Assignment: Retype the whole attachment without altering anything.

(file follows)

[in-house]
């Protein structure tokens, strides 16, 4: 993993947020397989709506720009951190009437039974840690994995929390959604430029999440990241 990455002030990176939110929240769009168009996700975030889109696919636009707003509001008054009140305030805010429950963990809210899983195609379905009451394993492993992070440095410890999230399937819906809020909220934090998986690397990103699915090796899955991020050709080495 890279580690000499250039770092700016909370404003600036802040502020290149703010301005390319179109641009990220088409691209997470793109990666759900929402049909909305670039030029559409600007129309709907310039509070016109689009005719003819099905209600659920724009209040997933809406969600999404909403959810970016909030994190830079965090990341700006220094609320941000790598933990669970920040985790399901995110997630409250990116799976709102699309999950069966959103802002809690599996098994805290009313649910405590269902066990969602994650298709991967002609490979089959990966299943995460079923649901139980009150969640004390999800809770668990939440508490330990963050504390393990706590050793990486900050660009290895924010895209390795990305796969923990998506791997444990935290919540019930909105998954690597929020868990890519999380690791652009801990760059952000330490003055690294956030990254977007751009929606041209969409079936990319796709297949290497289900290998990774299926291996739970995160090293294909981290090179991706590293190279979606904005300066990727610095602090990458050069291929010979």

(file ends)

[in-house]
């Protein structure tokens, strides 16, 4: 993993947020397989709506720009951190009437039974840690994995929390959604430029999440990241 990455002030990176939110929240769009168009996700975030889109696919636009707003509001008054009140305030805010429950963990809210899983195609379905009451394993492993992070440095410890999230399937819906809020909220934090998986690397990103699915090796899955991020050709080495 890279580690000499250039770092700016909370404003600036802040502020290149703010301005390319179109641009990220088409691209997470793109990666759900929402049909909305670039030029559409600007129309709907310039509070016109689009005719003819099905209600659920724009209040997933809406969600999404909403959810970016909030994190830079965090990341700006220094609320941000790598933990669970920040985790399901995110997630409250990116799976709102699309999950069966959103802002809690599996098994805290009313649910405590269902066990969602994650298709991967002609490979089959990966299943995460079923649901139980009150969640004390999800809770668990939440508490330990963050504390393990706590050793990486900050660009290895924010895209390795990305796969923990998506791997444990935290919540019930909105998954690597929020868990890519999380690791652009801990760059952000330490003055690294956030990254977007751009929606041209969409079936990319796709297949290497289900290998990774299926291996739970995160090293294909981290090179991706590293190279979606904005300066990727610095602090990458050069291929010979």